Price calls Butch to discuss the March 2nd deadline for franchise tags, free agency and the Pats' plans going forward.
Shortly after the NFLRA released its statement demanding an apology from ESPN, Jim Quirk, the NFLRA's Executive Director, joined Mut to talk about the statement
WEEI's Chris Price joins Mut to talk about his experience of being in yesterday's Patriots championship parade, and which New England free agents could return to play for the Pats next season.
Flannery joins Mut to break down the Isaiah Thomas trade to Boston and what it means for the Celtics this season and in the future. Paul also chats with Mut about the other deals that happened at the NBA's trading deadline
We talk to Chris Mannix from SI to break down the C's acquisition of Isaiah Thomas and the crazy trade deadline in the rest of the NBA.
Jessica Camerato of basketballinsiders.com joins the show to talk about Marcus Smart, the starting lineup, and trade deadline.
The one and only Rob Bradford calls Butch to discuss his early thoughts on this Red Sox team, the potential in the rotation, how the outfield will shake out and more.
David Ortiz takes a few minutes to talk with Mut, Bradford, and Tomase about some of his new teammates, who Pablo Sandoval reminds him of, and the rules aimed at speeding up the game of baseball.
Mut, Bradford, and Tomase are talking Red Sox spring training. and talk with Red Sox DH David Ortiz about the rules aimed at speeding up the pace of the game
In the second of Sunday Skate, DJ and Joe discuss the approaching NHL trade deadline and what the B's will do. They get into the Boychuk move at the beginning of the season and Boychuk's brother venting on Twitter this morning about complaining B's fans. There is more discussion on the 3rd and 4th lines, their playoff chances and then they are joined by ESPN's Scott Burnside.
Another edition of Sunday Skate is upon us and DJ and Joe get into the B's big win over Arizona last night and the improvement of Ryan Spooner. They get into the Blackhawks giving up a 1st round pick for C Antoine Vermette - someone the B's could certainly use but weren't willing to give up the steep price of a 1st rounder. DJ and Joe also get into Claude's willingness to switch up lines as well as the performance of the 3rd and 4th lines. Finally, NHL commissioner Gary Bettman sits down with the boys.
Scott Burnside joins the boys to discuss the Bruins and the NHL trade deadline.
All the latest stories brought to you by Kirk Minihane.
Curt Schilling didn't back down when twitter trolls took shots at his daughter. Dino, Gerry and Kirk applaud Schill's stand.
Dino, Gerry and Kirk look back at their weekend in Fort Myers. Who visited Mommy and Daddy over the weekend?
Dunkin Donuts liked Christian's "bacon covered doughnut" idea. SNL does an ISIS skit. The Pittsburg Pirates issued a statement condemning "Jihadi John's" Pirates hat.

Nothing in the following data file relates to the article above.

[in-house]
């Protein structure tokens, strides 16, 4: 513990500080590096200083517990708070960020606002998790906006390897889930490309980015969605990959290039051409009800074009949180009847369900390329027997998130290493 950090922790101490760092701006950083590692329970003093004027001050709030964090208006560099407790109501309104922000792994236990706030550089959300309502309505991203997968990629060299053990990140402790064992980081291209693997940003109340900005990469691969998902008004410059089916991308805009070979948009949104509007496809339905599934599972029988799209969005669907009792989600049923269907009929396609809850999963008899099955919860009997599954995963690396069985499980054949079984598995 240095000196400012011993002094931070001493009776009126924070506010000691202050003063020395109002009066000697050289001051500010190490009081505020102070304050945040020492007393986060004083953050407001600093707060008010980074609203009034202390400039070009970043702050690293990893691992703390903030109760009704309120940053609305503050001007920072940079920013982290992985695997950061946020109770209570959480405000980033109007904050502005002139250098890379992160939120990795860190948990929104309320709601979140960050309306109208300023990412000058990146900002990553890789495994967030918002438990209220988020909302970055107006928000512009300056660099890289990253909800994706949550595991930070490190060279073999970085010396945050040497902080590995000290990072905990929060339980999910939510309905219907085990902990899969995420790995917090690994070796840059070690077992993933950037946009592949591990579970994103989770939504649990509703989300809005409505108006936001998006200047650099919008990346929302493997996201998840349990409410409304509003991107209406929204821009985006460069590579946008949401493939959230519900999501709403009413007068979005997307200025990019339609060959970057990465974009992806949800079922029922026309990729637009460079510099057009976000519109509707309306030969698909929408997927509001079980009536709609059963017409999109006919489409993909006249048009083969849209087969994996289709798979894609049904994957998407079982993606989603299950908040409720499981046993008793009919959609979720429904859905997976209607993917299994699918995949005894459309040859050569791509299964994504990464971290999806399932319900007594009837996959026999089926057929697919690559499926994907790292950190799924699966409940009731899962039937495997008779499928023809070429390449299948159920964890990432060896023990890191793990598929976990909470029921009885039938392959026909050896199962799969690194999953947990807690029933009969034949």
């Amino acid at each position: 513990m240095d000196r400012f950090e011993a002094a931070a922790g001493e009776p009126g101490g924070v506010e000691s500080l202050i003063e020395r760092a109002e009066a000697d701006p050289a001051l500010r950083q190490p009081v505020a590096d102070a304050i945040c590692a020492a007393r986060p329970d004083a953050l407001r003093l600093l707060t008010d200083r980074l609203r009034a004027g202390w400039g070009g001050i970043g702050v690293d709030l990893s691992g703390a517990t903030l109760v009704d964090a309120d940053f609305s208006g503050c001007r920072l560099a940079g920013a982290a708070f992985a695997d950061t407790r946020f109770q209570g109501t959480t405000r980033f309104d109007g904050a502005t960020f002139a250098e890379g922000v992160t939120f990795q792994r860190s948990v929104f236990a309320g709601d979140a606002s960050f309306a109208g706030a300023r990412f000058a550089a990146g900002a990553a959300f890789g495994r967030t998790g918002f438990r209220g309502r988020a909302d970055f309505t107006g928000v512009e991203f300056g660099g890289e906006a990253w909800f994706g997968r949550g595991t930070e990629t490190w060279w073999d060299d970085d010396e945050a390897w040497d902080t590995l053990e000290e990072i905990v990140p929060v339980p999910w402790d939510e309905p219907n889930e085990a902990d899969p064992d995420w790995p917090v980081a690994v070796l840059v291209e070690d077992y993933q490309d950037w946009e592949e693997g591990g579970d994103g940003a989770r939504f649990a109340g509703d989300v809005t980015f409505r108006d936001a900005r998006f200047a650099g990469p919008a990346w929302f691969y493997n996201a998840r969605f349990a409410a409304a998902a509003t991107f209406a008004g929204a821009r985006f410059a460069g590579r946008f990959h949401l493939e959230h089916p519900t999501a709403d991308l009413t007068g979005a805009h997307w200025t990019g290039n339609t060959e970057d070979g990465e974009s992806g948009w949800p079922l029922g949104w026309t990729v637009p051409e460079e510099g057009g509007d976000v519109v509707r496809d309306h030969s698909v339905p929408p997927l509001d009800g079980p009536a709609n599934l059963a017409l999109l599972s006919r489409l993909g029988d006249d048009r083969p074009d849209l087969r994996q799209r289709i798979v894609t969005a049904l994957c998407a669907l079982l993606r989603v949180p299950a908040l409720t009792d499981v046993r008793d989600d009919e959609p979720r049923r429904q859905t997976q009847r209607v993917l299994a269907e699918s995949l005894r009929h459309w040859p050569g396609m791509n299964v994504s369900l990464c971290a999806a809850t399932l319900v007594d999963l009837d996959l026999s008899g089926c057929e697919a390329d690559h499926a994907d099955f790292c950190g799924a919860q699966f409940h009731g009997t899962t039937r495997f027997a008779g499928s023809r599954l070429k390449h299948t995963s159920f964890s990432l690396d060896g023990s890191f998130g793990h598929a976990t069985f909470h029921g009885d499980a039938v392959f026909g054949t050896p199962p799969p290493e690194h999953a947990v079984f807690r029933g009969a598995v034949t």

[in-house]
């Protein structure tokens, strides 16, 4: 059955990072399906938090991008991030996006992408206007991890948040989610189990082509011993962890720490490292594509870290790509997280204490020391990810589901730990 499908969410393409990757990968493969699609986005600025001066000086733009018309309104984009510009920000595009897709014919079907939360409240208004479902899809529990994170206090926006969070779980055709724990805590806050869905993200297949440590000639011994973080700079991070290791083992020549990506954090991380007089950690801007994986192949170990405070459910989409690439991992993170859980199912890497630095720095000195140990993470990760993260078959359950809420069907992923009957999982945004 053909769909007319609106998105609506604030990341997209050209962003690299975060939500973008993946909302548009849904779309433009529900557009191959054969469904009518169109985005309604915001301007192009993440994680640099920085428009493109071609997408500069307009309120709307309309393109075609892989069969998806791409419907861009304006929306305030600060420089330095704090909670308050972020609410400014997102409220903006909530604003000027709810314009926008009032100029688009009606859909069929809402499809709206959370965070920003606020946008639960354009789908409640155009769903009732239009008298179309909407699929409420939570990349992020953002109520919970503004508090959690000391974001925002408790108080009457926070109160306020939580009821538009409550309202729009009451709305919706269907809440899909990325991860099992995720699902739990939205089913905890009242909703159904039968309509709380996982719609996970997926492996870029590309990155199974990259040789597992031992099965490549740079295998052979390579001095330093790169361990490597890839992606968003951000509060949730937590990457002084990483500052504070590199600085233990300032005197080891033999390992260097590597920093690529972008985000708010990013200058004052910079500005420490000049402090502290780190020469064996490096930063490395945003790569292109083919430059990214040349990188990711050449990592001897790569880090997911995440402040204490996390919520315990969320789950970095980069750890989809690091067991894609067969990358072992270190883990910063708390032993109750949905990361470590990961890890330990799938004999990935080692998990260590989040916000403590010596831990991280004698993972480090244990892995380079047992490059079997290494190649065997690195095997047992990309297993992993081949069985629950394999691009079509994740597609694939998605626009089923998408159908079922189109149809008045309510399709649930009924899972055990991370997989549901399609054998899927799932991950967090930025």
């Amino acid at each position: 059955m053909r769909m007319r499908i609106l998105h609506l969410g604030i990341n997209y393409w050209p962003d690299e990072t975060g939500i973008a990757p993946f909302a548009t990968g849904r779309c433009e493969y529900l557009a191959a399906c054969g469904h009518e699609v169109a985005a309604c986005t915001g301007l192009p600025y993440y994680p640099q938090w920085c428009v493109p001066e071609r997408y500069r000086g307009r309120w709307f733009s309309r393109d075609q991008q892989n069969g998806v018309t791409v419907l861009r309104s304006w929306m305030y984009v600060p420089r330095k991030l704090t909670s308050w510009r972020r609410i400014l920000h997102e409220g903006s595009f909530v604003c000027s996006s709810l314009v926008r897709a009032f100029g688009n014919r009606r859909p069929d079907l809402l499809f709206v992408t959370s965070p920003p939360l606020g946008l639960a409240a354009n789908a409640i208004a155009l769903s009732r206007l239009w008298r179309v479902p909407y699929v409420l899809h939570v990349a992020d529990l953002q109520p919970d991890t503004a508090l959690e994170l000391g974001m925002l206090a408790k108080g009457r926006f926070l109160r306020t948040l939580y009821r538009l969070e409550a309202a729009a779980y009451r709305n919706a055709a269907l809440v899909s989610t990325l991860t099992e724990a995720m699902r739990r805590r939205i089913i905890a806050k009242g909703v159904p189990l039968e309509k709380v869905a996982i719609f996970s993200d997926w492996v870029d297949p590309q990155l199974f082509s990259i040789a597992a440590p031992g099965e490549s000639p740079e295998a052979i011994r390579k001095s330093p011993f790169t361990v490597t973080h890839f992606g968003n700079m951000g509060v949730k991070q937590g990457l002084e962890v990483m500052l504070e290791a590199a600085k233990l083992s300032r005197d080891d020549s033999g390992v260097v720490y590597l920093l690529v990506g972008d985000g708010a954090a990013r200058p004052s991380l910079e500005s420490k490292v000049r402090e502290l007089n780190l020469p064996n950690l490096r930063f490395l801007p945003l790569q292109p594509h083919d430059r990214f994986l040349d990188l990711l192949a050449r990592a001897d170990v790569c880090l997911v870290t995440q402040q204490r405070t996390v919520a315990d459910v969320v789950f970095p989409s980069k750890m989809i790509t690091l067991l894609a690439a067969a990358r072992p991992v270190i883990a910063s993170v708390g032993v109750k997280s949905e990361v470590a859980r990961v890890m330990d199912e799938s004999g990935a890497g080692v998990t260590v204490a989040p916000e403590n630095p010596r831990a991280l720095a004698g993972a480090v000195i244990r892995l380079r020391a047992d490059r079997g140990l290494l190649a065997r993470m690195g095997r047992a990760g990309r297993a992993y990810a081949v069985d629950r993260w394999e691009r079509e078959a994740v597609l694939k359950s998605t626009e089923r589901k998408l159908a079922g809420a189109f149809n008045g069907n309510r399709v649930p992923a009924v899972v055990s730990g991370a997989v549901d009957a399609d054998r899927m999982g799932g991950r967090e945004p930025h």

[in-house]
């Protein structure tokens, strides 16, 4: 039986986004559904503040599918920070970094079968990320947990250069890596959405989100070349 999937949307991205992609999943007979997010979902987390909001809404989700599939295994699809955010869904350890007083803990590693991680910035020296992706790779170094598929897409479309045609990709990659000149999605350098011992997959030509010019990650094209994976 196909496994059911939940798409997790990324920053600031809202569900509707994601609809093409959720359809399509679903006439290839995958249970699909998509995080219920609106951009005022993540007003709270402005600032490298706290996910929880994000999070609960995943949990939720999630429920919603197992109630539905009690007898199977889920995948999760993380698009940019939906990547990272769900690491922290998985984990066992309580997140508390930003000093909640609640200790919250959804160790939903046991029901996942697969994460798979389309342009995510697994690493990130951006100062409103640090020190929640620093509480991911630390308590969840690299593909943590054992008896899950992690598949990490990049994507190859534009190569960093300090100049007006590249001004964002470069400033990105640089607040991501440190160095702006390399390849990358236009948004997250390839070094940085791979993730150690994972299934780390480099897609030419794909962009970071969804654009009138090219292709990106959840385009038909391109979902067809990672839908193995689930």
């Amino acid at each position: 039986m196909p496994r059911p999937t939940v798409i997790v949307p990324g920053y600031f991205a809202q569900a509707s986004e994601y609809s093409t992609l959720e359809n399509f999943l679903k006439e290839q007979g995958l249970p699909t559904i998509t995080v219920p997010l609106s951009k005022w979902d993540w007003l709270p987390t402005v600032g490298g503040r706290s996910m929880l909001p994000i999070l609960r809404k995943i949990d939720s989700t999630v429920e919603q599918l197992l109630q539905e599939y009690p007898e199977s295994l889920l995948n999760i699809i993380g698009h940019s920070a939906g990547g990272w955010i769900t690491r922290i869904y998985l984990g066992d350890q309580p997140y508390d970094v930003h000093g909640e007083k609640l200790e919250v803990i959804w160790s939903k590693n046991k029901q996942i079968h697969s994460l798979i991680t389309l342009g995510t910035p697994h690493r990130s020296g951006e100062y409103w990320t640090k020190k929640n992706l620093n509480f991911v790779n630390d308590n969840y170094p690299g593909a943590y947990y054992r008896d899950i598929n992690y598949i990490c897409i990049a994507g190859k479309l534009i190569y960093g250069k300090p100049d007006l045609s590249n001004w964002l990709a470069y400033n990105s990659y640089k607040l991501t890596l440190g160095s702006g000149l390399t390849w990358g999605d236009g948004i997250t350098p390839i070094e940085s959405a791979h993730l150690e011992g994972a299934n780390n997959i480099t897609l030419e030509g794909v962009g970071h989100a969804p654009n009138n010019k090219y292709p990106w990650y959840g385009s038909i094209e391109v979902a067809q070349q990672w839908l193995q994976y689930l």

With free agency looming, Adam Schefter, on Sportscenter, said that he thinks Darrelle Revis will NOT be re-signed by the Patriots and that they will cut him instead, making him the most coveted free agent on the market.
Barry Melrose joined the show to talk about the NHL trade deadline. Although Melrose likes the trade of Brett Connolly from Tampa to Boston, he thinks the team needs to make more moves to keep ahead of Florida, who just traded for Jaromir Jagr. He also weighs in on the job security of Claude Julien and Peter Chiarelli.
Michael, Mike Mutnansky and Jerry Thornton talk Bruins AFTER the trade-deadline and check in with the fans.
We examine four trade deadline day deals that helped or affected Boston teams in recent history.
Michael, Mike Mutnansky and Jerry Thornton talk Bruins before the trade-deadline and check in with the fans.
Mikey, Mut, and Lenny are joined by the Rev girls, who are revealing the New Revolution uniform Tuesday at the House of Blues in Boston and talking about the Revs.
Mikey, Lenny, and Maggie talk Red Sox baseball with Red Sox Hall of Famer Bill Lee, who is in Florida and out of the snow that's perpetually burying the area.
Mikey gets a call from Kirk Minihane, who wants to clear the air with Mikey and get everything settled. It goes better than you think.
Dino, Gerry and Kirk talk about their time in Fort Myers and are joined by a special guest, Doug Lane.
Boston University coach David Quinn joins WEEI’s Scott McLaughlin to discuss the Terriers’ Beanpot title and how he feels about his team as the postseason approaches. Quinn also discusses reports about NHL interest in goalie Matt O’Connor and briefly touches on a recent misstep by Jack Eichel.
After a wild trade deadline, Ben Kichen and Sam Packard breakdown the Celtics and the rest of the NBA. Then Sam yells at Ben about the use of analytics in basketball. Ben yells back.